>> okay. >> all right. >> that was a -- you know. >> wrapped it up. >> i was trying -- the reason i pause, normally i just talk because whatever, but i was trying to think of a good nickname now for ron because he is officially now -- i just saw the "the revenant." maybe you're the revenant. the bear attack. >> i wouldn't go that far. i think you have a cyclical bear market and a slowdown without the world ending. >> the revenant insana. we have a headline. i think this is news. gellen wi janet yellen will testify in front of a house committee -- i have no idea if it was new. >> that was not on the schedule. >> why would they call her to testify. >> they have been talking about the leak. >> it wouldn't be about the volatility. >> if i can know what committee it was, i could tell you. this could be the banking and financial services committee.
it could be the joint economic committee. >> it is the house financial services committee. >> she'll answer questions about the leak but she'll also answer questions on the economy. this is i would assume a very normal course of action. >> and you will be heading to d.c. j >> i will be perched there listening to every word she says. >> thanks, guys. >> still ahead, you have got questions. we have got answers. we're not talking about radio shack's slogan. we're talking about your money. up next, we'll attempt to answer the five biggest and most pressing questions about the markets and your money right now, but as we head out, a look at the sheer depth of the sell-off, but a lot more green than it was. we're still down big on the dow. the s&p is off 2%. but more stocks are higher than had been. you're watching cnbc. we're back right after this. ♪ okay, so you launched your bank's app.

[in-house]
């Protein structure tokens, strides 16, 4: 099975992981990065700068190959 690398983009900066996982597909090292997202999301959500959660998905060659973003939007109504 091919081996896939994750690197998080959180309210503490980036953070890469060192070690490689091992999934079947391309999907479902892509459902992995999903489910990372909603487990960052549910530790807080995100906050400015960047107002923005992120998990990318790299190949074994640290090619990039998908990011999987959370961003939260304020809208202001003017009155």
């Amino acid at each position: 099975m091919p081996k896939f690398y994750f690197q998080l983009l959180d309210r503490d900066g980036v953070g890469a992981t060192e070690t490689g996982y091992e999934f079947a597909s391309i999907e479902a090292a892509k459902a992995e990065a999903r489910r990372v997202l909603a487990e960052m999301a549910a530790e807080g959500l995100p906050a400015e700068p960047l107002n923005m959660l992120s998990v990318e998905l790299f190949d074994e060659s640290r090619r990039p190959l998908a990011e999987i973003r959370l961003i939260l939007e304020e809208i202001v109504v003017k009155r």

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here is your stat of the day. since the beginning of the year, the s&p 500 has lost more than $2 trillion in market cap. all right. well in the 20 years we've been covering the markets, or at least i have, i have not seen such a horrible start to any year ever. the data backs it up. if you're watching at home you're likely worried about your money, right? you have every right to be but that's exactly why we are here. so we have come up with what we think are the five most pressing questions for your investments